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For example, imagine I have a GPO rule that states that nobody can change their wallpaper.

In a child user group, would a GPO stating it can change take higher priority?

Sort of like CSS, more specific CSS rules take effect. Is this the case with GPO's?

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In general terms, yes. There are exceptions though.

The general rule of GPO processing is LSDOU: Local policy, Site level policy, Domain level policy, and Organization Unit policy.

Four settings can affect the application of Group Policy: Enforcement, Inheritance Blocking, Loopback processing, and GPO filtering. Here's a link to Microsoft's Group Policy home page for further study:

http://technet.microsoft.com/en-us/windowsserver/bb310732

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Thank you. :) So an OU policy takes the least precedence? That seems odd... –  Sergio Tapia Apr 2 '11 at 13:48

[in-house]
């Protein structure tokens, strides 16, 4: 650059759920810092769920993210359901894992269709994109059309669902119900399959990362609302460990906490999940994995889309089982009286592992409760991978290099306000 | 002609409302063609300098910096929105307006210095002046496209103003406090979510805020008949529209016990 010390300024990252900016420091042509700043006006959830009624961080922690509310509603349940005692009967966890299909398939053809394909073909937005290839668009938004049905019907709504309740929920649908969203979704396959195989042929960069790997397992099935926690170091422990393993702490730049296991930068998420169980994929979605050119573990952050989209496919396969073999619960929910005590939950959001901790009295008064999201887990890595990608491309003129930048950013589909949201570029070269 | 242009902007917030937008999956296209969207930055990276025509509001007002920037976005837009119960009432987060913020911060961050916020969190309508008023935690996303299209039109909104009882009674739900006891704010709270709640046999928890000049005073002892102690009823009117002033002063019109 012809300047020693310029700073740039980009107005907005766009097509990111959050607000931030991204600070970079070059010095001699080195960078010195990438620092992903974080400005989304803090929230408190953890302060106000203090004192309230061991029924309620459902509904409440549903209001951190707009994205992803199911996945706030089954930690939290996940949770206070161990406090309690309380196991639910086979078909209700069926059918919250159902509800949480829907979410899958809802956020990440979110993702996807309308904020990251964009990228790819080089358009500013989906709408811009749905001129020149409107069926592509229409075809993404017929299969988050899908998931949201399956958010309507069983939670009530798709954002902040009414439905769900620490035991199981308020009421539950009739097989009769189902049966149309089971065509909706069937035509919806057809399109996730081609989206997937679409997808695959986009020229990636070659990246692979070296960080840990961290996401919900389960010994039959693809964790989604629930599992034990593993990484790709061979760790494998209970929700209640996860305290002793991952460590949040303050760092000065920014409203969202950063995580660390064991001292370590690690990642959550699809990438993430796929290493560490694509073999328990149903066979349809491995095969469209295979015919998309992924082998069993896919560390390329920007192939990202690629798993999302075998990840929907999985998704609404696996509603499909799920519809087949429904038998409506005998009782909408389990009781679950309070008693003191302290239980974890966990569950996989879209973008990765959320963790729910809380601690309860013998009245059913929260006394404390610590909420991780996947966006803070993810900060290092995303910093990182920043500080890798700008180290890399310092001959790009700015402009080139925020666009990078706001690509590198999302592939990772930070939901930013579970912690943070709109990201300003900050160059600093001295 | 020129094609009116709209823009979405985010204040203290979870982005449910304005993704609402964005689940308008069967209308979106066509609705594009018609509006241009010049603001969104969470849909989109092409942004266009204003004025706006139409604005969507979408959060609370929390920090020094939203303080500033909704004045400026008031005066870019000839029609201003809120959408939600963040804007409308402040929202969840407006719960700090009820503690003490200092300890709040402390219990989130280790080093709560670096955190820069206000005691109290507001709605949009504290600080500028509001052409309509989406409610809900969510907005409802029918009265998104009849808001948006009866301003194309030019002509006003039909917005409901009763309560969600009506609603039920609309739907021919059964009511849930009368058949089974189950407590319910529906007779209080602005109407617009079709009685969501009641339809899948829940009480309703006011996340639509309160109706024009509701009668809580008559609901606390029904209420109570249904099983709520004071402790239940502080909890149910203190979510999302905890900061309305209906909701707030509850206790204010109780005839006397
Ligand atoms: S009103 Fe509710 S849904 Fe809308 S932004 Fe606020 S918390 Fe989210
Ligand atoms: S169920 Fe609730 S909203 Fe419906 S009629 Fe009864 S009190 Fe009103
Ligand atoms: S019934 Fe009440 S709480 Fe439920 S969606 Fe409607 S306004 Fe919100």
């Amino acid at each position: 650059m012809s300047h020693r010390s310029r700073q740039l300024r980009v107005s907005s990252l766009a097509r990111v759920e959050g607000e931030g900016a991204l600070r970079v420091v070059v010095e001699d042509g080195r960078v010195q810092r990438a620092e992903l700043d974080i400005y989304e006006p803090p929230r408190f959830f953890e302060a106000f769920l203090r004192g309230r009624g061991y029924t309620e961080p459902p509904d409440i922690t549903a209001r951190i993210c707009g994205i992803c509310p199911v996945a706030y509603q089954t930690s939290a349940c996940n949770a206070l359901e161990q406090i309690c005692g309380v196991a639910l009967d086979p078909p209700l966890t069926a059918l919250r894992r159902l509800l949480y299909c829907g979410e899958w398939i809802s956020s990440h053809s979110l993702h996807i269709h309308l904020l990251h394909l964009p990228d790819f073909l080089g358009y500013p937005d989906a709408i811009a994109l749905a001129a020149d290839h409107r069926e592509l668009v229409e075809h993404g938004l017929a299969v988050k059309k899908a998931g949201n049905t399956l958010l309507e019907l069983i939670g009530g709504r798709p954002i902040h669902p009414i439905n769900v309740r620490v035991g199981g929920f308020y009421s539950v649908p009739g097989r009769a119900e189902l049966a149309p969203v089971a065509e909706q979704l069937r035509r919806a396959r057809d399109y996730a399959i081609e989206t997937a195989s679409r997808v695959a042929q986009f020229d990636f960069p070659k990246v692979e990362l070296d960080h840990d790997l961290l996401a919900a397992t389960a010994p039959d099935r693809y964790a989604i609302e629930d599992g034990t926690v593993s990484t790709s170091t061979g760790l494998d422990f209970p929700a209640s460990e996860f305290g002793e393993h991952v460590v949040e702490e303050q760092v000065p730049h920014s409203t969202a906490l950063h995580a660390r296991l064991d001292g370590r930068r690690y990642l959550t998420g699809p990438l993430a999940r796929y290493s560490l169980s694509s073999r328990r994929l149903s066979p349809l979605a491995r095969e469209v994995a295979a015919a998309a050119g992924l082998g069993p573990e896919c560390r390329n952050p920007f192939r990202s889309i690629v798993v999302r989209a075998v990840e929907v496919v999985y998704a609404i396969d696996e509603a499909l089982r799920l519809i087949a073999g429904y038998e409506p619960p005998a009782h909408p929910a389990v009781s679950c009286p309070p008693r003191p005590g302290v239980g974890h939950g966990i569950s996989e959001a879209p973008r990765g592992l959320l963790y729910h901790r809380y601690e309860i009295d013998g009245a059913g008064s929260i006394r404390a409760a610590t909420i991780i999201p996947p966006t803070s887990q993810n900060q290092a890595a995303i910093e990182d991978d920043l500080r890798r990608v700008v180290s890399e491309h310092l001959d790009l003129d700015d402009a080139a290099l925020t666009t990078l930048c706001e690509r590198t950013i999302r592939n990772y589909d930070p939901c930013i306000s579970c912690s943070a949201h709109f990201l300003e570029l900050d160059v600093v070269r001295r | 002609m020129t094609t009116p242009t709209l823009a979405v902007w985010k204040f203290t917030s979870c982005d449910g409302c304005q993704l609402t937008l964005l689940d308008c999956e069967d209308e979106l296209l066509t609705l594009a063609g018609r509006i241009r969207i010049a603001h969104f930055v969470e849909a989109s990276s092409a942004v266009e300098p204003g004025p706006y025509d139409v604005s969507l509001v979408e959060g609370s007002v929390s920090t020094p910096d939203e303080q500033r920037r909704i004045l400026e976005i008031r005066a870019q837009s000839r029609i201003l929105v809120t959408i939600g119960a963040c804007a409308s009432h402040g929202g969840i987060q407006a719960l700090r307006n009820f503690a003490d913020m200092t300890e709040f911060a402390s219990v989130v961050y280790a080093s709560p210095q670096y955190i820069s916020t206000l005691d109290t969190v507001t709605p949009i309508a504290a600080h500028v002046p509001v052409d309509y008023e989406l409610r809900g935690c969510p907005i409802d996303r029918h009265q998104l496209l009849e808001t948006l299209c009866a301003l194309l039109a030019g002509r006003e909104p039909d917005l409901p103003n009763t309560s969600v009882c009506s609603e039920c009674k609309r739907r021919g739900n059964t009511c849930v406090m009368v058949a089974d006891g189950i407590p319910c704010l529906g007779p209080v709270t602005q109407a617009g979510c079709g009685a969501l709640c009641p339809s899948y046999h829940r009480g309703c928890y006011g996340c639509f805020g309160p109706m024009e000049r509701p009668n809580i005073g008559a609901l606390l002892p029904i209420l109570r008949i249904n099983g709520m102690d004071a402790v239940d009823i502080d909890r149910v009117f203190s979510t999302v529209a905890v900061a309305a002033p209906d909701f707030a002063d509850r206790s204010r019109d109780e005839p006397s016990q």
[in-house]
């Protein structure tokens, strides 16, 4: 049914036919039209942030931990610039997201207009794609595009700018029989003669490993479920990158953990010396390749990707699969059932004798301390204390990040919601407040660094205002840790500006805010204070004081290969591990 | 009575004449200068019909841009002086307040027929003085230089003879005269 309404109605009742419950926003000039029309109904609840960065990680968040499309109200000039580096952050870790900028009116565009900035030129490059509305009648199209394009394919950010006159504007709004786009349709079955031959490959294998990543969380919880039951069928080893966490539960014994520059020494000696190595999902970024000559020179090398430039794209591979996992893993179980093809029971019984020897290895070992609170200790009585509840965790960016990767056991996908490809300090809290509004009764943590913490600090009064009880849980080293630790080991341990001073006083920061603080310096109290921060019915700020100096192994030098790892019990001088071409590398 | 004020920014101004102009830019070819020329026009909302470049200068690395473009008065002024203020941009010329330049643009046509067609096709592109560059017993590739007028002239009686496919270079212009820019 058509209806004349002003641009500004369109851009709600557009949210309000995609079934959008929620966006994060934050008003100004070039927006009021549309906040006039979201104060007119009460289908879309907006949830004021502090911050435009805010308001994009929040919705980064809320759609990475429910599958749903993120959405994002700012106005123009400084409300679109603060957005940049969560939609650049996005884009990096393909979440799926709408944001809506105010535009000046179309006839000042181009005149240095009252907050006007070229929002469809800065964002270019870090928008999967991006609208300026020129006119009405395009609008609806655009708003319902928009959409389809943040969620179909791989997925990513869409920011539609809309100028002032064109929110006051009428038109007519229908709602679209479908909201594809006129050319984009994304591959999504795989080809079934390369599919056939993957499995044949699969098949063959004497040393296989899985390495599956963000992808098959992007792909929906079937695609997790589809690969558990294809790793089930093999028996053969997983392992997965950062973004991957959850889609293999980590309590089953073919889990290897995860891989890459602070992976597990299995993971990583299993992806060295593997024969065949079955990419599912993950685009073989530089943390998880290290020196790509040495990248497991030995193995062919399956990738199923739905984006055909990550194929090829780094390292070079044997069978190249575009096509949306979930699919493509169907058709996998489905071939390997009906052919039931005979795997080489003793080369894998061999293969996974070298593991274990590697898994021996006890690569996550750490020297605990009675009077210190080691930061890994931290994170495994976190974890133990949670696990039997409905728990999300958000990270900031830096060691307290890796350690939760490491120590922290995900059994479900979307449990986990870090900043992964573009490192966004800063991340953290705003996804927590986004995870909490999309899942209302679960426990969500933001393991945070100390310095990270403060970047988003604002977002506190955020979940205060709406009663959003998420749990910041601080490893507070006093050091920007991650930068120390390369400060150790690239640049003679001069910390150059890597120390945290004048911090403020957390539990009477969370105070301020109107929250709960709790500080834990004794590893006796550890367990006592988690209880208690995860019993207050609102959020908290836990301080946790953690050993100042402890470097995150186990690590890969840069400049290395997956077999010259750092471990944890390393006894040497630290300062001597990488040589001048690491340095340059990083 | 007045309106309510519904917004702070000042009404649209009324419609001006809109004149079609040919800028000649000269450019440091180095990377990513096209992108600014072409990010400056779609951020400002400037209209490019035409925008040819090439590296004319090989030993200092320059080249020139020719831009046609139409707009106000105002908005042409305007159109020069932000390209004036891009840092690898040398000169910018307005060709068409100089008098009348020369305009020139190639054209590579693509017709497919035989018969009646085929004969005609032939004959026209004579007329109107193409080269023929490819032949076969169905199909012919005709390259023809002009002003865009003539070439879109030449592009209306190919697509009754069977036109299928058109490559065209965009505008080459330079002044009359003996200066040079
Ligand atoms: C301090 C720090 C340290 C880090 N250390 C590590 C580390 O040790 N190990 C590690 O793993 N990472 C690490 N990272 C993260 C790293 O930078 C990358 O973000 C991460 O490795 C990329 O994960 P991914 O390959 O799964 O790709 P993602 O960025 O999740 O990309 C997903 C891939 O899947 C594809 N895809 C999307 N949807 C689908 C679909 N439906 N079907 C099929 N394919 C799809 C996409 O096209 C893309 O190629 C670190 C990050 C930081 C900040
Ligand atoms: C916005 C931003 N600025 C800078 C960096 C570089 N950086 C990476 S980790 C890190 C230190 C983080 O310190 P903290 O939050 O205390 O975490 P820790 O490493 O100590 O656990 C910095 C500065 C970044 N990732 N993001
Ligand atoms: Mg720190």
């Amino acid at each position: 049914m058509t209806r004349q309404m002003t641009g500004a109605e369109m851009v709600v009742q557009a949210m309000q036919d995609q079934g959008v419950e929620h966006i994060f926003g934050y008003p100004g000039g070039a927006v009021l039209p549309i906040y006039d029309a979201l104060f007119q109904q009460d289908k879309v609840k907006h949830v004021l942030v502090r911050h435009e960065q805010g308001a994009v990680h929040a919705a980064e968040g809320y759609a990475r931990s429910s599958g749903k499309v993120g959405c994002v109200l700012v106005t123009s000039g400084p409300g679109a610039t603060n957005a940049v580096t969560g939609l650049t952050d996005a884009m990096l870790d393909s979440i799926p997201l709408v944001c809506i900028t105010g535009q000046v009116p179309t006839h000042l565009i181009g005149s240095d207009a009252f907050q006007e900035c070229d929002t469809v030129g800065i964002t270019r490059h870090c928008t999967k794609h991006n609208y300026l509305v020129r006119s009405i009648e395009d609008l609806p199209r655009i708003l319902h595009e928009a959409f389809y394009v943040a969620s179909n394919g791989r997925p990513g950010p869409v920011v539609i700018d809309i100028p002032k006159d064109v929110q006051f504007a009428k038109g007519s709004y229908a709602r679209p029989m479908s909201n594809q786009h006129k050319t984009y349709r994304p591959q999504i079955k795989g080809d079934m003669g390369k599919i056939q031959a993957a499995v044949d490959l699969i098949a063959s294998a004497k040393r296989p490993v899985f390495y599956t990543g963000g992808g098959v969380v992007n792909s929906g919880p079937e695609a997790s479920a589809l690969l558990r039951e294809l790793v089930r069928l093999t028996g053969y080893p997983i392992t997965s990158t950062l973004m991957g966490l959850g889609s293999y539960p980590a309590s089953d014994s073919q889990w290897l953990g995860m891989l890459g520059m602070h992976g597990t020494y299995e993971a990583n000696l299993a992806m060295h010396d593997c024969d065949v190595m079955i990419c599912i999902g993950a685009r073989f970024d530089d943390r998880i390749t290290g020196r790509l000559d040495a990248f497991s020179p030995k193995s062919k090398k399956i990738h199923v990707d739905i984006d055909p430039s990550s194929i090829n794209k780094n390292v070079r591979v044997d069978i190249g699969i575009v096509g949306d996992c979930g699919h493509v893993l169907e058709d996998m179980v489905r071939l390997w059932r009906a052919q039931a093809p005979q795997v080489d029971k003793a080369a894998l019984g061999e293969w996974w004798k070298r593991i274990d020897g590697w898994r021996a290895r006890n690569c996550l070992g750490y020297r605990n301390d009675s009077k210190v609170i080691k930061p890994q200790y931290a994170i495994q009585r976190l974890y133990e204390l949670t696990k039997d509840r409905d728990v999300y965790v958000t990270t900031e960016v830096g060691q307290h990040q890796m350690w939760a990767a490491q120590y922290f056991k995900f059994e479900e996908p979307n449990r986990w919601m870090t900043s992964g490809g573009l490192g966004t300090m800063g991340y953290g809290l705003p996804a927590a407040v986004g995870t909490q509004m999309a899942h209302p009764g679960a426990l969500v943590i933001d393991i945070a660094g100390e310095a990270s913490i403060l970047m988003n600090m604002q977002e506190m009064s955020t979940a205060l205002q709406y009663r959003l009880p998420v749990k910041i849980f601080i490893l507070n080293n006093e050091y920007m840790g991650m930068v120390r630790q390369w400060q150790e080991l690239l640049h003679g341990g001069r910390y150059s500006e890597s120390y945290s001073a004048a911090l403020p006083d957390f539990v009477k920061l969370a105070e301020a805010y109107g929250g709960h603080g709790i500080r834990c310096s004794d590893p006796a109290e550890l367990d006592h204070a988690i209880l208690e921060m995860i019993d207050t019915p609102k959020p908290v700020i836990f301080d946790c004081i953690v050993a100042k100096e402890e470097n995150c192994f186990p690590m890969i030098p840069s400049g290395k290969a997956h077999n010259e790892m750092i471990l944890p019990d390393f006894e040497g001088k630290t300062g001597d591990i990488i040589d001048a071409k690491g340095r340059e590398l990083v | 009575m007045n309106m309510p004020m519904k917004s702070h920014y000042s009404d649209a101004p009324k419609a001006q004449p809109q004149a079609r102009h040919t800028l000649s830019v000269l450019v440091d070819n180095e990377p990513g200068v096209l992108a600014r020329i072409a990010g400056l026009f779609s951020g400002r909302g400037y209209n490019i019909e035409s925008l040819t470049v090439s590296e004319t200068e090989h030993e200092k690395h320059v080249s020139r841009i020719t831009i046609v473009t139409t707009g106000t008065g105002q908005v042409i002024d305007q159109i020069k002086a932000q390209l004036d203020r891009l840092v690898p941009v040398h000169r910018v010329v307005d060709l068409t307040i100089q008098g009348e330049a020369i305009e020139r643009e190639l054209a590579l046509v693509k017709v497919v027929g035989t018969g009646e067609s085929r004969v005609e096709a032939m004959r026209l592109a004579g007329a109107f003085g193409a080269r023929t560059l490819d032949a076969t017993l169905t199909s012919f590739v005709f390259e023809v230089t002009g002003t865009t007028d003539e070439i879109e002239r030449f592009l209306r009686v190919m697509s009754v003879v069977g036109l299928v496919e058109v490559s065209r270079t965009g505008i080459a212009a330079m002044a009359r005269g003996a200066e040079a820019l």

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No. An OU level policy takes precedence, with exceptions. Local policy is applied first, then Site level policy, then Domain level policy, and finally OU level policy. –  joeqwerty Apr 2 '11 at 14:17
    
Processing is the exact opposite of precedence, the last GPO setting applied is what is set –  Jim B Apr 2 '11 at 15:09
    
@Jim B: Right, The GPO with the lowest link order is processed last, and therefore has the highest precedence. –  joeqwerty Apr 2 '11 at 16:10

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